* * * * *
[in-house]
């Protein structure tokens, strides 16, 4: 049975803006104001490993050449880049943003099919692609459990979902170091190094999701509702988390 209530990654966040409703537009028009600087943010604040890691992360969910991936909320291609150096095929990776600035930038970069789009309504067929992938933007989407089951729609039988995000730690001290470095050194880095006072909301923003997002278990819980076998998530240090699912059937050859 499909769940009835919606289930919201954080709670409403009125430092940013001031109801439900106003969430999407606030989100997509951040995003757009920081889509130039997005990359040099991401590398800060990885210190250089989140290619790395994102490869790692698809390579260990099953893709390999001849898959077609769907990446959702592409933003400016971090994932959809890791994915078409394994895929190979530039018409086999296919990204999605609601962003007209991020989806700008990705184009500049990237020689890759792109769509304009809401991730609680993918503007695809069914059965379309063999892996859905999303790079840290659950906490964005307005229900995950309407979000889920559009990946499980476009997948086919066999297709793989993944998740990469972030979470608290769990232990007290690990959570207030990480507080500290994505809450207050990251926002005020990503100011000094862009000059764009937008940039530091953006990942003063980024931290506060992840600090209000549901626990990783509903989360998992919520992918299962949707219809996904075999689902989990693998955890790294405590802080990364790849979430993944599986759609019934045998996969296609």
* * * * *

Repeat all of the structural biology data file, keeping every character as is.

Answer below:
[in-house]
């Protein structure tokens, strides 16, 4: 049975803006104001490993050449880049943003099919692609459990979902170091190094999701509702988390 209530990654966040409703537009028009600087943010604040890691992360969910991936909320291609150096095929990776600035930038970069789009309504067929992938933007989407089951729609039988995000730690001290470095050194880095006072909301923003997002278990819980076998998530240090699912059937050859 499909769940009835919606289930919201954080709670409403009125430092940013001031109801439900106003969430999407606030989100997509951040995003757009920081889509130039997005990359040099991401590398800060990885210190250089989140290619790395994102490869790692698809390579260990099953893709390999001849898959077609769907990446959702592409933003400016971090994932959809890791994915078409394994895929190979530039018409086999296919990204999605609601962003007209991020989806700008990705184009500049990237020689890759792109769509304009809401991730609680993918503007695809069914059965379309063999892996859905999303790079840290659950906490964005307005229900995950309407979000889920559009990946499980476009997948086919066999297709793989993944998740990469972030979470608290769990232990007290690990959570207030990480507080500290994505809450207050990251926002005020990503100011000094862009000059764009937008940039530091953006990942003063980024931290506060992840600090209000549901626990990783509903989360998992919520992918299962949707219809996904075999689902989990693998955890790294405590802080990364790849979430993944599986759609019934045998996969296609």